The stories the monster tells are marvelous, full of witches and healers, princes and farmers. There is a magic to them, and the power and importance of stories is one of the themes of the book. As the monster explains Connor, “Stories are the wildest things of all. Stories chase and bite and hunt.” I loved this line, as well as many others throughout A Monster Calls. It’s brimming with memorable quotes full of mind-blowing insight, especially in the monster’s tales. Here are just a couple:

“‘You do not write your life with words…You write it with actions. What you think is not important. It is only important what you do.’”


“‘…[I]t does not matter what you think, because your mind will contradict itself a hundred times each day…Your mind will believe comforting lies while also knowing the painful truths that make those lies necessary. And your mind will punish you for believing both.’”

As the days go by and the monster continues to visit Conor and tell him stories, the boy’s carefully maintained composure begins to crack. He grows farther and farther away from everyone around him, until only the monster seems real. It soon becomes clear that Conor’s world is falling apart, and so is he.

Ness has written a dark, intense, powerful novel that shows how isolating and destructive loss can be, especially for a child. A Monster Calls isn’t a book, it’s a force, and it impacted me on a conceptual, intellectual level rather than a personal, emotional one. For this reason I’m not able to say, like many other bloggers have said, that I was shattered by this book, or that I was moved to tears or felt an intimate connection to it. Instead, I appreciated it as a work of art, both in terms of the gorgeous writing and the stunning, shadowy illustrations that creep along the margins of the pages.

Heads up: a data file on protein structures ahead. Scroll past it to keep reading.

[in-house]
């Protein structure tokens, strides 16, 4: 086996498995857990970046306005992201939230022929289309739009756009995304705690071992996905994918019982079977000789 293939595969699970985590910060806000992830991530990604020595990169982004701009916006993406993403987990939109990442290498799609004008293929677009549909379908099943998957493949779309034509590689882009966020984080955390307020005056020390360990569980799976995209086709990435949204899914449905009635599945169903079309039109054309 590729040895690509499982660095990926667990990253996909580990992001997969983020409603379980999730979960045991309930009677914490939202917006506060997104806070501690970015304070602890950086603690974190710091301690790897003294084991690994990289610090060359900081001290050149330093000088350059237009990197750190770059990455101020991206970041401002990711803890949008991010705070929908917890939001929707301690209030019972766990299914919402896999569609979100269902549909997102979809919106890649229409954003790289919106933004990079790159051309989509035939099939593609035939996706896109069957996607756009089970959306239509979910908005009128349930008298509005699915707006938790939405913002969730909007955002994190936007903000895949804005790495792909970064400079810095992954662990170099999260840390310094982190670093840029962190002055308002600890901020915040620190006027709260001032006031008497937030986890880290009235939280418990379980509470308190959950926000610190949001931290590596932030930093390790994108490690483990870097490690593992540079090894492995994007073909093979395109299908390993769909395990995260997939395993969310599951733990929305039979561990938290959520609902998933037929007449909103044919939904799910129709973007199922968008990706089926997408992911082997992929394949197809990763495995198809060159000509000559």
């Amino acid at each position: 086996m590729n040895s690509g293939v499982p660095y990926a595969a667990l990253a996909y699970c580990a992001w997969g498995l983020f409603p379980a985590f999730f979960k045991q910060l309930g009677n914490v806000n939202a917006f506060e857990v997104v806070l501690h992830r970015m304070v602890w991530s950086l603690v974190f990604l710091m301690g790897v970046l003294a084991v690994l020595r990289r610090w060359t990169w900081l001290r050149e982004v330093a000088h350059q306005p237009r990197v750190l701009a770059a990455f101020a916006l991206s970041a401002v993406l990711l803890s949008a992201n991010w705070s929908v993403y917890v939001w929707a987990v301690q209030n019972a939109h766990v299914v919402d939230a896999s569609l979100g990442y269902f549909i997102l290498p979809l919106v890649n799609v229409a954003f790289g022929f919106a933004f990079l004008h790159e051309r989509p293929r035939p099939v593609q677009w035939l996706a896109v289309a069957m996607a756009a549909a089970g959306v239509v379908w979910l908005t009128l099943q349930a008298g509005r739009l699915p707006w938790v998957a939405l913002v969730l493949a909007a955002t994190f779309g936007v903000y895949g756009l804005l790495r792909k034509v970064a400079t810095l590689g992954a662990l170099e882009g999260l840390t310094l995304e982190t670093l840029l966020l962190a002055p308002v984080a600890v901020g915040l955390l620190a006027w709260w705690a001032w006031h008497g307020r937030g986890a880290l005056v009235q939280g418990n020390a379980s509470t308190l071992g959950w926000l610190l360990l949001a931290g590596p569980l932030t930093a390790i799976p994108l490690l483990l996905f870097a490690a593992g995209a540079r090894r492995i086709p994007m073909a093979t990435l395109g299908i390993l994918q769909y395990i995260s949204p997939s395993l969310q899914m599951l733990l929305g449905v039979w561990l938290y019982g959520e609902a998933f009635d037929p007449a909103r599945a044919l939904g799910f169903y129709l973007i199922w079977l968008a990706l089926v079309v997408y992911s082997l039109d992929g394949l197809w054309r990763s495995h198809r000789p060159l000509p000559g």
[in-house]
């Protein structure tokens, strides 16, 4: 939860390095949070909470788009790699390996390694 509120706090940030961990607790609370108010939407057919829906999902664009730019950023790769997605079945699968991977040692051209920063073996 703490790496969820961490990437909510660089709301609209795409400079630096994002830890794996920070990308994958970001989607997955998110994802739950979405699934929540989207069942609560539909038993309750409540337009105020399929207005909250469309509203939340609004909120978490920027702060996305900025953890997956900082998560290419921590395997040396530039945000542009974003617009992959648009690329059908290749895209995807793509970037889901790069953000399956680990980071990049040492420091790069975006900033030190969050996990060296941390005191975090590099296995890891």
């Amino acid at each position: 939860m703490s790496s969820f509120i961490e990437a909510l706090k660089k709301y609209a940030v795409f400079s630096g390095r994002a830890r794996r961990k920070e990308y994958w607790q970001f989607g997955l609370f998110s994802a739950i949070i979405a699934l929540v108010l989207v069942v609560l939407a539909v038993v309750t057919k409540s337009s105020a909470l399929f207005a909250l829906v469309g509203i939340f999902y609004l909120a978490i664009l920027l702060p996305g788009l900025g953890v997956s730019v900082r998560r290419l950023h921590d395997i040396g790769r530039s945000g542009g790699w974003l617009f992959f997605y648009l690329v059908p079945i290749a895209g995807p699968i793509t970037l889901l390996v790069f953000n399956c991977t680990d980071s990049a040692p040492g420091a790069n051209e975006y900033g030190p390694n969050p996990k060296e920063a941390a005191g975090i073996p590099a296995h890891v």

I had a hard time assigning a rating to A Monster Calls; it’s like no other story I’ve ever read and defies all attempts at classification. In the end, though, this distinctiveness is what prompted me to grant it five stars. I appreciate any book that can show me something new or make me look at a subject in a way I never have before, and A Monster Calls does both of these things. This, combined with Ness’ exceptionally wise, beautiful prose, make for a book you don’t want to miss.

Review: This is Not a Test by Courtney Summers

This is Not a Test Book Cover This is Not a Test
Courtney Summers